On the second day, Kumar Sangakkara, kept Sri Lanka’s nose ahead with a patient century. After Chaminda Vaas and Sangakkara had frustrated India in the first session, the Indian spinners fought back in the middle, drying up the runs and getting important wickets as a result, but they were denied by a rock-solid Sangakkara, and to a lesser extent by the inconsistent umpiring when it came to reviews.
Sangakkara’s hundred competed with the review decision that went Thilan Samaraweera’s way as the talking point of the day. India had taken two wickets, those of Vaas and Mahela Jayawardene, for four runs to reduce Sri Lanka to 141 for 4, and should have made it three for 16 when Kumble’s appeal for an lbw against Samaraweera was rejected. In live time, it seemed there might have been an inside edge before the ball hit pad, but the replays clearly showed the ball hit the pad first. The impact was 40% inside the mat – as it was with Rahul Dravid when he was given out yesterday – and the ball would have gone on to hit the middle stump three-fourths of the way up. For some reason, though, the original decision was upheld, which left the Indians irate. Sachin Tendulkar, who had injured his elbow earlier, even signalled “out” from the dressing room. Samaraweera was on 5, then, and went on to score 35, and more importantly, put together a 60-run partnership with Sangakkara at a crucial juncture.
Nothing should take away from Sangakkara, though, who curbed his stroke-playing instincts, realising that his wicket would have been critical. He made a dicey start in the morning with an uppish boundary past a diving Rohit Sharma at point, but was determined to make amends for his ordinary series till then. Before this Test, his average in 2008 was close to 24. Twice in the previous Tests, Zaheer Khan had caught him in the crease, making him play at legcutters. This time, though, Sangakkara consciously got on to the front foot, especially against Zaheer. Once he saw Zaheer off, there were no signs of struggle, and he was severe on anything loose.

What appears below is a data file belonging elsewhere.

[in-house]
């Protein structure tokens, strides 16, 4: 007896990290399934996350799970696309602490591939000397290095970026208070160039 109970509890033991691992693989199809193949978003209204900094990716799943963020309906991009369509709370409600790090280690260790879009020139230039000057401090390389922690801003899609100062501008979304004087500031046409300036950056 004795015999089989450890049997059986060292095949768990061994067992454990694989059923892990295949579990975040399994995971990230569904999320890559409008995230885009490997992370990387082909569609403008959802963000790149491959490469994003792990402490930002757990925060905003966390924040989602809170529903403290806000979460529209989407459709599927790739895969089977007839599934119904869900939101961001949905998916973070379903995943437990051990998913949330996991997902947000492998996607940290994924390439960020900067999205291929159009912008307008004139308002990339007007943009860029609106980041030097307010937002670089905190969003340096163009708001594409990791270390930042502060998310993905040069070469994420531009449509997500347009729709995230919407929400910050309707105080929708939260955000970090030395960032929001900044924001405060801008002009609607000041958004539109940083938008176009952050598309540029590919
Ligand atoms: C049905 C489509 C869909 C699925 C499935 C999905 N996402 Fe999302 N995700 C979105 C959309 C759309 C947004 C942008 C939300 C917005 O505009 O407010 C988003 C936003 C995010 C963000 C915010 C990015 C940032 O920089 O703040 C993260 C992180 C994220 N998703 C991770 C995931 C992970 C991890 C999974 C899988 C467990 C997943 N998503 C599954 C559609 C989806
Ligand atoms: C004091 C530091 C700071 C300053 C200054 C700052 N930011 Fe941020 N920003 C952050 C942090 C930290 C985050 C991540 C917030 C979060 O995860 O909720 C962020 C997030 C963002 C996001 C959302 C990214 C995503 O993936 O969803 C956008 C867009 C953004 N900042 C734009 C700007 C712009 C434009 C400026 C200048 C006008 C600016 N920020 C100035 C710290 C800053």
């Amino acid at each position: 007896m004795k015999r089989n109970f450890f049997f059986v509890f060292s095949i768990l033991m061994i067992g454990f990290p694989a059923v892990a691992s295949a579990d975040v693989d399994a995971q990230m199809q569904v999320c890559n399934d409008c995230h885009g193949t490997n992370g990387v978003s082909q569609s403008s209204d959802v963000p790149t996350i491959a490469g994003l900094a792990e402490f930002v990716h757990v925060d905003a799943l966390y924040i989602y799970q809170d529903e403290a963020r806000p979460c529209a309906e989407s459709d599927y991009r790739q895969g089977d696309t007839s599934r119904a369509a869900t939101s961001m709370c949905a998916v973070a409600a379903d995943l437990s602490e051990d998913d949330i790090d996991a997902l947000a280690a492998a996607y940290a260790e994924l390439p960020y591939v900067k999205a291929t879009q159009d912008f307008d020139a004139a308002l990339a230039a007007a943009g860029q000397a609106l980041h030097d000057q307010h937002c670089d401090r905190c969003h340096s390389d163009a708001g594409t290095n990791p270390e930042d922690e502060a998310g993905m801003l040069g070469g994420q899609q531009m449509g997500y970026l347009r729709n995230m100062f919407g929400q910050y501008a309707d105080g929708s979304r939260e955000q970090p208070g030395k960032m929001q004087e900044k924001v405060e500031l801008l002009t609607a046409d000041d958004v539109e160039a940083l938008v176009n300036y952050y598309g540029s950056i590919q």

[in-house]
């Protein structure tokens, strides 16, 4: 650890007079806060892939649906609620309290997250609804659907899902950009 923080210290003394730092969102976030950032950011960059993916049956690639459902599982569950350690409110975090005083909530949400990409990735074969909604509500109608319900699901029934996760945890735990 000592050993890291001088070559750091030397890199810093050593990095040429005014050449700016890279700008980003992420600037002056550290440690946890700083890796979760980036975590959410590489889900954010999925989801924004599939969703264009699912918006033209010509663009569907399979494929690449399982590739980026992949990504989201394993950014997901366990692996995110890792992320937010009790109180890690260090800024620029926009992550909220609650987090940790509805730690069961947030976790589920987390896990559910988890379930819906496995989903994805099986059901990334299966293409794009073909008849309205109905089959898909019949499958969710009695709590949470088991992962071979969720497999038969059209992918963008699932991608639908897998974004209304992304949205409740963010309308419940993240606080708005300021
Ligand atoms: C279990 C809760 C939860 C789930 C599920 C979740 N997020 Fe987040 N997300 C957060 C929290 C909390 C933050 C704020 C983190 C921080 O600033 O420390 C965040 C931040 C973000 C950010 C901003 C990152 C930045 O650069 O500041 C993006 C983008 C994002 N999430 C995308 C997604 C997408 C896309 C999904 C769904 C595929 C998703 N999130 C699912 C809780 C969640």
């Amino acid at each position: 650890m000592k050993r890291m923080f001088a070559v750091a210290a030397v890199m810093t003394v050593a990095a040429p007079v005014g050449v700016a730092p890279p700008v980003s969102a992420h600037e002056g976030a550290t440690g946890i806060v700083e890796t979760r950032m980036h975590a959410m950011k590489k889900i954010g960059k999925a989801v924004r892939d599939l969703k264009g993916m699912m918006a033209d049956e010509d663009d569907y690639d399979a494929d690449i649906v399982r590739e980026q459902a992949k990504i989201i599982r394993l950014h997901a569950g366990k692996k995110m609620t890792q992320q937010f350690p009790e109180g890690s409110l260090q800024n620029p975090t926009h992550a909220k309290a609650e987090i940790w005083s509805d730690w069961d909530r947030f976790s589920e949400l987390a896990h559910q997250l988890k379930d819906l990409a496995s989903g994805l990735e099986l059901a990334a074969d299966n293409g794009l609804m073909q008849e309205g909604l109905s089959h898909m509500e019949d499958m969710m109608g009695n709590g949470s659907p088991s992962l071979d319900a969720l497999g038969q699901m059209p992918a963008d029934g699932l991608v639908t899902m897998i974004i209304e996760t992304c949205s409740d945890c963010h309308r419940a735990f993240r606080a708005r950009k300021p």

A big chance arrived for India when Sangakkara, on 34 then, edged a faster one from Kumble, but Rahul Dravid failed to latch on to what would have been a spectacular slip catch. To rub salt in, Sangakkara came up with an exquisite cover-drive off Harbhajan in the next over.
After lunch India came out determined to make runs hard to get. In the first session Sri Lanka had managed 100, while in the first 11 overs of the second they got only 23. Harbhajan kept bowling outside off, while Kumble – from round the stumps – got purchase from the pitch. Vaas, the night-watchman who took ownership of the house in the first session, was strangled: he survived two close calls in one Kumble over, and in Harbhajan’s next, lobbed an easy catch to extra cover, falling two runs short of achieving the double of 3000 runs and 300 wickets. Harbhajan then beat Jayawardene with an offbreak, and for once Jayawardene got the review call wrong. He was given out lbw and that’s how it stayed.
The Harbhajan-Kumble duo worked well in the middle session, and Zaheer bowled a testing spell after tea, giving away 21 runs in eight overs and eventually getting Samaraweera out with a delivery that bounced and left the batsman.
Tillakaratne Dilshan, as usual, came out full of intent, and in partnership with Sangakkara started to break free. For 12 overs at one point towards stumps, Sri Lanka didn’t score a boundary, getting only 27 runs, but once Dilshan cut loose things began to look ominous for India. But Kumble, unfortunate not to have got a wicket till then, struck at the right time with a topspinner. Dilshan asked for the review, but he had been caught plumb. Given the tendency of lower orders to collapse dramatically, and also that Sri Lanka have to bat last, it would be brave to say that Sri Lanka have a clear advantage.
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